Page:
Unfortunately, the new job didn't turn out as well as I'd hoped. On paper it looked good: it fitted my skills and should have provided a development opportunity but it turned into a project management role, which I found dissatisfying and frustrating. Again, my colleagues were lovely but the organisation was going through massive change. We faced an uncertain future: the team was being transferred into a new company and I was worried about redundancy. So, I spent most of my second pregnancy applying for jobs. It was a very stressful time. There were more tears in office toilets and at home. I ended up going on leave early when, at 34 weeks pregnant, I found out that my baby had died.

As it turned out, I was offered a new job the same weekend that Monty was stillborn - an email was waiting in my inbox when I returned home from the hospital. It's funny how, in the midst of darkness, there can be a small glimmer of light. My employer was very understanding of my situation and held my role until I was ready to return to work, which I did after five months on maternity leave.

By rights, I should still be on maternity leave and starting to think about my baby's first birthday and my return to work. I'm not. But at least I'm now in a job that I enjoy and which suits me much better.

Tuesday, 15 October 2013

Wave of light


Always loved, never forgotten

(Baby Loss Awareness Day, 15 October 2013)

Thursday, 10 October 2013

Good mental health

Since World Mental Health Day falls in Baby Loss Awareness Week, I guess I might as well write about my mental health since my baby loss:

When I found out that my baby had died I couldn't believe what I was hearing. The sonographer and doctor told me that they couldn't find a heartbeat. I just kept thinking 'well, keep looking!' and 'why is nobody panicking?'. They offered me a cup of tea. I asked them to phone my husband. I screamed and cried.

That was just the start of my year of mental anguish.

The first few days and weeks passed in a blur. Time went wrong - too slow and too fast at the same time. I lost track of the days and weeks. I couldn't remember anything about anything. There were so many decisions to be made: about post mortem and tests; about funeral arrangements; about how and where and when to seek help. There was too much information and too little advice. I couldn't sleep. I cried and felt sick.

I lost my appetite. I couldn't make decisions - not even about simple things, like what to wear (answer: nothing fits, so maternity clothes or pyjamas?). I had to keep going for my daughter's sake and my husband's but for a long time, I just went through the motions of daily life. I felt depressed but everyone said it was early days and I should 'give it time'.

I felt that it was my fault. I worried about everything and nothing. I could think of little else than the baby I never brought home. I thought it must have been because I would have been a rubbish mum to two children - he must have 'known' and bailed out.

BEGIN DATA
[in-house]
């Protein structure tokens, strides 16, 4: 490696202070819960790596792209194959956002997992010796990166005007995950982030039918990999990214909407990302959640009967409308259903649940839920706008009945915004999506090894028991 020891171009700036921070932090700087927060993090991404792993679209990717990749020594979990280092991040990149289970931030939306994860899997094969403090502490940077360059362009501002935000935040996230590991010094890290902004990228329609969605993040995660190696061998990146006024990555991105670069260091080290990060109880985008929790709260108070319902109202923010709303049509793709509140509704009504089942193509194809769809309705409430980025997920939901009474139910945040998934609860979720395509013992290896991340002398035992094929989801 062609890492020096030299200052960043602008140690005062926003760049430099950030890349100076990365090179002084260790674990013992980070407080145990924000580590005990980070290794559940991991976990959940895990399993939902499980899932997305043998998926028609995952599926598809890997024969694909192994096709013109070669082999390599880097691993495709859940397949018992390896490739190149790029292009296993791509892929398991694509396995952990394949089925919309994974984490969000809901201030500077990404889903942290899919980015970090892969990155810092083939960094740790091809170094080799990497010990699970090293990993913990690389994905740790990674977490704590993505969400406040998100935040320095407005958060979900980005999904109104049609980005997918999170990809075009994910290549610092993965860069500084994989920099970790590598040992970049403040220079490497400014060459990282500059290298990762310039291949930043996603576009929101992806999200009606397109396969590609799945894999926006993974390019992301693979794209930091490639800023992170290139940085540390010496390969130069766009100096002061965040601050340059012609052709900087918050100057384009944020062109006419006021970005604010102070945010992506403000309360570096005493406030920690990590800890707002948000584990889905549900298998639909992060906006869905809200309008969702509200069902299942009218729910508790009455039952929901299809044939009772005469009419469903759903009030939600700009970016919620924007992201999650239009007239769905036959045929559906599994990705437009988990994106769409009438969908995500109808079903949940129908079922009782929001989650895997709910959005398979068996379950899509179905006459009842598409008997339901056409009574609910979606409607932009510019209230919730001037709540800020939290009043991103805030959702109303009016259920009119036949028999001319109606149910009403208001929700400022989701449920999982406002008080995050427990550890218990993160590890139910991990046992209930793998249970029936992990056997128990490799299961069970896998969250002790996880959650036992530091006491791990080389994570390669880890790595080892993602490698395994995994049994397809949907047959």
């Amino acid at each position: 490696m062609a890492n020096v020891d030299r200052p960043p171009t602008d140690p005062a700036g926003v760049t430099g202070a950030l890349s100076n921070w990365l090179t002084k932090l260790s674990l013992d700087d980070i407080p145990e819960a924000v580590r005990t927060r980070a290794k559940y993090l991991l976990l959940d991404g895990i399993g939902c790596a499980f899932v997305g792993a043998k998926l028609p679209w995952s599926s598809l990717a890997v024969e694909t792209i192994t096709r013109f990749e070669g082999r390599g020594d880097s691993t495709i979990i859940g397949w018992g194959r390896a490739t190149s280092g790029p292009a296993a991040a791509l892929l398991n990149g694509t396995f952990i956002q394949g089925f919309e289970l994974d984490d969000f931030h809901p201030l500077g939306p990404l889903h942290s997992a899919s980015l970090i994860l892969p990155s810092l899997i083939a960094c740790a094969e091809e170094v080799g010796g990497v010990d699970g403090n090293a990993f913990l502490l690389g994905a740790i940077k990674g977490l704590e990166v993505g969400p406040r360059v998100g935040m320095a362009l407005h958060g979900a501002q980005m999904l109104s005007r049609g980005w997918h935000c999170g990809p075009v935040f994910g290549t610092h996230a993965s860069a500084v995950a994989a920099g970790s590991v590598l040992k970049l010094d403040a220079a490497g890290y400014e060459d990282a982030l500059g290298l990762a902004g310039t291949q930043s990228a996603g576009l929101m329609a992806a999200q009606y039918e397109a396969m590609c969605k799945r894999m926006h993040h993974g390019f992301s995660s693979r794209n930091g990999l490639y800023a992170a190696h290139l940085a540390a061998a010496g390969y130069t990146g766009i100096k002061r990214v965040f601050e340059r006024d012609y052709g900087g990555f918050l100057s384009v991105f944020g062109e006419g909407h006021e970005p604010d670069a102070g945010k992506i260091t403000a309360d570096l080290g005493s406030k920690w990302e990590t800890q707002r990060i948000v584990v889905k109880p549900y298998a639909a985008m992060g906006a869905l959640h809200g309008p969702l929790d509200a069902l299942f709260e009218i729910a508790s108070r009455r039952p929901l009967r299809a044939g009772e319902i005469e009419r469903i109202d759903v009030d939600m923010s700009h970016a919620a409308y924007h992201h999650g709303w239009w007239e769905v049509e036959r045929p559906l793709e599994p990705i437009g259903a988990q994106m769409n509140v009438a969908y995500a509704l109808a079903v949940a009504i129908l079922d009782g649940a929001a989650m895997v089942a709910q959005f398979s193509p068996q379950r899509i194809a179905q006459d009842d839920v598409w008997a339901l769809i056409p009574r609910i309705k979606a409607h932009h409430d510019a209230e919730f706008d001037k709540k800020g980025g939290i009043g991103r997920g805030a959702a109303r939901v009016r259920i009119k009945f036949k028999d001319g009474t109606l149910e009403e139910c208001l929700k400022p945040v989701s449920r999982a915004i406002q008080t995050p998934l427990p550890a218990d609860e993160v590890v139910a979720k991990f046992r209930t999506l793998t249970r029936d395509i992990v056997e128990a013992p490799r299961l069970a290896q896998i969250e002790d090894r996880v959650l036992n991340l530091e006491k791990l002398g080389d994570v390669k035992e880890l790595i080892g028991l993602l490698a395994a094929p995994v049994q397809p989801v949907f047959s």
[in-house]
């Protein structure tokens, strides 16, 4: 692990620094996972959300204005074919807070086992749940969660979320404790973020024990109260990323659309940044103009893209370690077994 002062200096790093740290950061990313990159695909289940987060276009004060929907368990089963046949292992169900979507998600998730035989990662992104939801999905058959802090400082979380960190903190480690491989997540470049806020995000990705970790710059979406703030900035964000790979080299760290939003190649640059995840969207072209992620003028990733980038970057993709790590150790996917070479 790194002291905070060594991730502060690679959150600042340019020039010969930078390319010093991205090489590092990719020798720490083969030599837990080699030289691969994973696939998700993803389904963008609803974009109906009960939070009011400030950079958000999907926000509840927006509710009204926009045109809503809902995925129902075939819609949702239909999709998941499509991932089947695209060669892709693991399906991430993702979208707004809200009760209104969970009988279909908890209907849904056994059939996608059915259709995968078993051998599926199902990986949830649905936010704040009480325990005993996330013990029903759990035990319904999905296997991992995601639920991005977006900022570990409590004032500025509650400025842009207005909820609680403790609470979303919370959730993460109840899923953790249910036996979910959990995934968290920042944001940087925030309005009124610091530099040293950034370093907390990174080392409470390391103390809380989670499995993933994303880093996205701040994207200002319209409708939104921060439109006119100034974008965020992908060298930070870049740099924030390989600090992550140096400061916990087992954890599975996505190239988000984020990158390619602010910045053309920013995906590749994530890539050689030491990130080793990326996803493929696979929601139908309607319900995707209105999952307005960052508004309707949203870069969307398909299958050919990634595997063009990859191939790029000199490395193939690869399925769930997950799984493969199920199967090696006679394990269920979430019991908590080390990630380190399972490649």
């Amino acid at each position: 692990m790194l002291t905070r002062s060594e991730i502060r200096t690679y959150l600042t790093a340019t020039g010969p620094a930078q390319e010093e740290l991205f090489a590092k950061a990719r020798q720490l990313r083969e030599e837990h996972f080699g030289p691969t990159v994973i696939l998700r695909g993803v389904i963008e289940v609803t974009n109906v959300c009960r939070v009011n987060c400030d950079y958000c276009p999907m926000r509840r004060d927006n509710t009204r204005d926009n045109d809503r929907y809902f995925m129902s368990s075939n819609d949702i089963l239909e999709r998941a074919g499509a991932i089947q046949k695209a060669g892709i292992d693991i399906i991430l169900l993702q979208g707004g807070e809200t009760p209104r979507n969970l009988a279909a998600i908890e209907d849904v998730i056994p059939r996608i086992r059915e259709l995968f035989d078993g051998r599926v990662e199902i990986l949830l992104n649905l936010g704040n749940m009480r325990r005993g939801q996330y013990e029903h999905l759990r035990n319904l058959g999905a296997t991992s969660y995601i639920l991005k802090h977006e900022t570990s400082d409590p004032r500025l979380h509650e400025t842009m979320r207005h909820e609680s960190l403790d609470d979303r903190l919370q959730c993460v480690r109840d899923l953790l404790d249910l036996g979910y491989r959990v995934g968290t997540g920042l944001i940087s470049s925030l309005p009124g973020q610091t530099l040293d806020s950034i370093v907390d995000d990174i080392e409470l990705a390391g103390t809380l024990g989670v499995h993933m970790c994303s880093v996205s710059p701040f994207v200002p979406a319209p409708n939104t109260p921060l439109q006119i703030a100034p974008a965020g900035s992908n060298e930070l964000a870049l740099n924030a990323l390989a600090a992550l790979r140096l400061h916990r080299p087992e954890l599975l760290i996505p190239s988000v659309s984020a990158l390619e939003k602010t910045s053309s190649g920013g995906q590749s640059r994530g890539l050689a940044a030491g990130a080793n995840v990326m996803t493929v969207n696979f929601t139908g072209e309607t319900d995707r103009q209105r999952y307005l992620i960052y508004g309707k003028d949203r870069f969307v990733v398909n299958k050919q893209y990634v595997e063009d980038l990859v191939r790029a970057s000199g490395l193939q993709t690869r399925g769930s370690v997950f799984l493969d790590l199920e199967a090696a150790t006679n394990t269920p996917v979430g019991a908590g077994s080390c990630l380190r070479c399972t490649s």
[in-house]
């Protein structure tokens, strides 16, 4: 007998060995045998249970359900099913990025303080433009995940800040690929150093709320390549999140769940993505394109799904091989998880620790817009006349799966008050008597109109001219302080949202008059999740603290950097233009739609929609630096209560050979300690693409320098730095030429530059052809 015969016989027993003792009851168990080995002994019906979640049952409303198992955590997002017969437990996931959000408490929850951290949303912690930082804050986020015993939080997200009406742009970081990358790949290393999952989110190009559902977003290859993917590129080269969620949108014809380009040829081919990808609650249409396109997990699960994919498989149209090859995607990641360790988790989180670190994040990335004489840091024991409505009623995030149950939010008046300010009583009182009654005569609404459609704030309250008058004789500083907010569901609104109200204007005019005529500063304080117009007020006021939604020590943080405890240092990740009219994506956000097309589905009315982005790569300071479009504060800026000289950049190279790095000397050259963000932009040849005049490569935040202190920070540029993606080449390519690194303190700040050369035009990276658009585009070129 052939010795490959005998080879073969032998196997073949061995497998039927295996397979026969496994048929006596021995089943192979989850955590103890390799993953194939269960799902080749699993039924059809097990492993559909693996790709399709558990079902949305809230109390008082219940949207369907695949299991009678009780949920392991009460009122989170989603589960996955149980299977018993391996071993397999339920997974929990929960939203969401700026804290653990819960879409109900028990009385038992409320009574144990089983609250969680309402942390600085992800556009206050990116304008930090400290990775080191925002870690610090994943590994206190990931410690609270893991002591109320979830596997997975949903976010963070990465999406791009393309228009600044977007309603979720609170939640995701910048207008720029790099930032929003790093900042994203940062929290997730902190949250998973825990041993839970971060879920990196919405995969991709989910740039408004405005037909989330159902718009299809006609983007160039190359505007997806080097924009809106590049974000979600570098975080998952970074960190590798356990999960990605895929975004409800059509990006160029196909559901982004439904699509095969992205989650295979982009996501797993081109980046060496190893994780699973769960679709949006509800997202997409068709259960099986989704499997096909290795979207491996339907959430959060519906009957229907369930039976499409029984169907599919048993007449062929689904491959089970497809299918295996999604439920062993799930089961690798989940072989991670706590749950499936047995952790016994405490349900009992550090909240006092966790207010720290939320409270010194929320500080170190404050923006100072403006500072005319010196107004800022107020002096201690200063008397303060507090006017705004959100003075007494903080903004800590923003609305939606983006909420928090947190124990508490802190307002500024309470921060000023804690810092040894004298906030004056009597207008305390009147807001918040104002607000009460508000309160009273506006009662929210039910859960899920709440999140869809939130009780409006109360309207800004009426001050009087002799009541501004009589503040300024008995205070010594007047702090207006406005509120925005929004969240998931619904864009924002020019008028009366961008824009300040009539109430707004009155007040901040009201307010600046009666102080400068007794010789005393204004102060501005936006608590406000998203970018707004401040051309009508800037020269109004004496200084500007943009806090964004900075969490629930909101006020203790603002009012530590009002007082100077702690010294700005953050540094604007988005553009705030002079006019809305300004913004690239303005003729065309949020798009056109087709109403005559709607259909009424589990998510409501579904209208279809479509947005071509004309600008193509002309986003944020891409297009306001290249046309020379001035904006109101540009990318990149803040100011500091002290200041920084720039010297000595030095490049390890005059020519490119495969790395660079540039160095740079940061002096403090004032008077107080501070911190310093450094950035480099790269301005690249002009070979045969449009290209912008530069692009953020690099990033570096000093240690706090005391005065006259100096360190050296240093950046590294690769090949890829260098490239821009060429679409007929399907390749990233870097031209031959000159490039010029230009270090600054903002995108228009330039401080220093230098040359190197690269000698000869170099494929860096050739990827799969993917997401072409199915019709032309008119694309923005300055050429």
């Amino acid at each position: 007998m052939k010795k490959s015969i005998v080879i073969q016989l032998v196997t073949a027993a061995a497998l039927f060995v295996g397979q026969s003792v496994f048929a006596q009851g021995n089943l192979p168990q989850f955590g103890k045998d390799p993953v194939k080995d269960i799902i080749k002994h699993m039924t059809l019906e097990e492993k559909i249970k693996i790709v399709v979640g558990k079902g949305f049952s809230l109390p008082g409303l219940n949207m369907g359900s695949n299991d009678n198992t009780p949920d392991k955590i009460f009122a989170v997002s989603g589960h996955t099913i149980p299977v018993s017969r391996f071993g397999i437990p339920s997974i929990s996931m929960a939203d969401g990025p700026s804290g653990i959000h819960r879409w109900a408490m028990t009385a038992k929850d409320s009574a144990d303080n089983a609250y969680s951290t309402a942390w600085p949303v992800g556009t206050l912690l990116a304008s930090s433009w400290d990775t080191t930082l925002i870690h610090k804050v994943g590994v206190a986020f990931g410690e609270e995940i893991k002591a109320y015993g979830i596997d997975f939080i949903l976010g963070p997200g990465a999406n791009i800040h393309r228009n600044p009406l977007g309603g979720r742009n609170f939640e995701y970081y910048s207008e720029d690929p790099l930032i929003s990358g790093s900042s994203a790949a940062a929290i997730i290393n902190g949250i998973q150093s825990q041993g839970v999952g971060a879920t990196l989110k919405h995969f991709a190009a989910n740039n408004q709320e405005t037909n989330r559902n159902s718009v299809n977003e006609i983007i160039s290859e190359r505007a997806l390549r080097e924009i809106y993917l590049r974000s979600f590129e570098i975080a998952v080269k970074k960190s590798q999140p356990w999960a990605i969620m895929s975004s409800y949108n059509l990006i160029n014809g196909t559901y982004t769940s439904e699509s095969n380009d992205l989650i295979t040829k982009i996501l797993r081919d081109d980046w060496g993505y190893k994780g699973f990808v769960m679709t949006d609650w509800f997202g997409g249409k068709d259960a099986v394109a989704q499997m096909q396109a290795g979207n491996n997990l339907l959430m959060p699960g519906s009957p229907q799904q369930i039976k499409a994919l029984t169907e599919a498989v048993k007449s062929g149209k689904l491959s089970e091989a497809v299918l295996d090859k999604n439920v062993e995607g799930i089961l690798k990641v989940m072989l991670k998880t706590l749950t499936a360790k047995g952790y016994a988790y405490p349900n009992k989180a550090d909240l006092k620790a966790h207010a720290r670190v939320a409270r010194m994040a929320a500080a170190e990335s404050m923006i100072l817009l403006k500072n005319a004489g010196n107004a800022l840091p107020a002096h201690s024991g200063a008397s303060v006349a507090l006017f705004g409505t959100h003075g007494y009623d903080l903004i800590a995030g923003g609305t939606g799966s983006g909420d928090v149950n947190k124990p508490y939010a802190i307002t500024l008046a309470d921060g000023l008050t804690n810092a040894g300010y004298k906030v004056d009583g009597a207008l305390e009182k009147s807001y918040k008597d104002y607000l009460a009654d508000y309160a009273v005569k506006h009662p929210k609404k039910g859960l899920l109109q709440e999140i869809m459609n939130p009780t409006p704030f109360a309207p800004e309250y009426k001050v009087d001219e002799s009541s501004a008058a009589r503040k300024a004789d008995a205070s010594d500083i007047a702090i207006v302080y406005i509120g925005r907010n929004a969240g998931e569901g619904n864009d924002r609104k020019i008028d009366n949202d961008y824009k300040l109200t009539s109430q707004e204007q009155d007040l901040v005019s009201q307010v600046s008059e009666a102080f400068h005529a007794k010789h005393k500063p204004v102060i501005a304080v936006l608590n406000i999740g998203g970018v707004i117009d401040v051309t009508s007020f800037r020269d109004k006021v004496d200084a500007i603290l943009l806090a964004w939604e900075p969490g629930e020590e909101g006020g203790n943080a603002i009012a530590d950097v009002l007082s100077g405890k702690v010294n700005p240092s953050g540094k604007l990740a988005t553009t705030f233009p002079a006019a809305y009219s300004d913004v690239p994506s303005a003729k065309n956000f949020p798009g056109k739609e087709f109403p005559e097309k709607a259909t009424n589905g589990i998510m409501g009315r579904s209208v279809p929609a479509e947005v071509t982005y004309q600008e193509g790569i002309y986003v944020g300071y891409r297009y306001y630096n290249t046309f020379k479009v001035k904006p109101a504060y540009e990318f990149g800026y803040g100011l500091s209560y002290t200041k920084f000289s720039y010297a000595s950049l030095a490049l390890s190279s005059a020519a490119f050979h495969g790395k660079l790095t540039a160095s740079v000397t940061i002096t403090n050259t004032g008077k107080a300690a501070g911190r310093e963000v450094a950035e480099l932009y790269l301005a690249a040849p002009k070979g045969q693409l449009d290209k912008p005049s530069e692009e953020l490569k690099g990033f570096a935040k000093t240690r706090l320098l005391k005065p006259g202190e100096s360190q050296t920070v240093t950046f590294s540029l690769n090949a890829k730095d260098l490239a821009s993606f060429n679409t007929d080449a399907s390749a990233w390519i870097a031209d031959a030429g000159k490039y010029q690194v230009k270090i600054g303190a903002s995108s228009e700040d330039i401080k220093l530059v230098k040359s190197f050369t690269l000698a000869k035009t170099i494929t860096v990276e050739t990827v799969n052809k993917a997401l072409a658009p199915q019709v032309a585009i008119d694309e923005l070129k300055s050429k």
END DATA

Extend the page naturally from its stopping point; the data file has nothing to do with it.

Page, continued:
I blamed myself for his death. I scrutinised my pregnancy. I relived the last few days, looking for clues and missed signs that something was wrong. I hoped it wasn't my fault because I didn't think I could live with myself if it was but I couldn't see any other answer. The safest place for a baby should be inside his mother but, for my son, even that was not safe enough.

It took 14 weeks to find an answer, to know why my son died. Fourteen weeks that I spent hating myself and wondering how I could ever climb out of the black hole I was in.

Christmas was hard. Monty had been due just a few weeks beforehand. I just couldn't join in with the celebrations. On Christmas Day, I found out that a friend was pregnant and I cried. I told my husband that I thought I was broken and could never be fixed. That was the point at which I decided to get help.

When I asked for it, help came in spades; from the friend who counselled me over coffee to the physiotherapist who mended my divarication; from the GP who gave me sound advice to the SANDS bereavement support group; from friends and family who listened to my employer who made my return to work as easy as it could be.

I took 5 months off work but still felt fragile when I returned. It has taken almost a year to start to feel enjoyment in the things I used to love, like my singing. I have had to absolve myself of responsibilities and commitments beyond the most important and to ask people not to rely on me like they used to. I just don't know if tomorrow will be a good or a bad day.

There are fewer bad days now but they still occur. I still don't sleep well. I feel anxious a lot of the time. My self-confidence and self-esteem are low but improving.

I know I have come a long way since Monty died and was born but I still have a long way to go along my bereavement journey. We are approaching his anniversary and I can feel myself winding up to it. I still cry at night sometimes. Anything can set me off. I feel a mixture of fear and happiness when people tell me they are expecting.

To the outside world, I look normal. I eat, shower, get dressed, leave the house and have a routine. I take my daughter to nursery and extra-curricular activities. I go to work. I do all these things because I am a wife, a mother, alive. Because life carries on.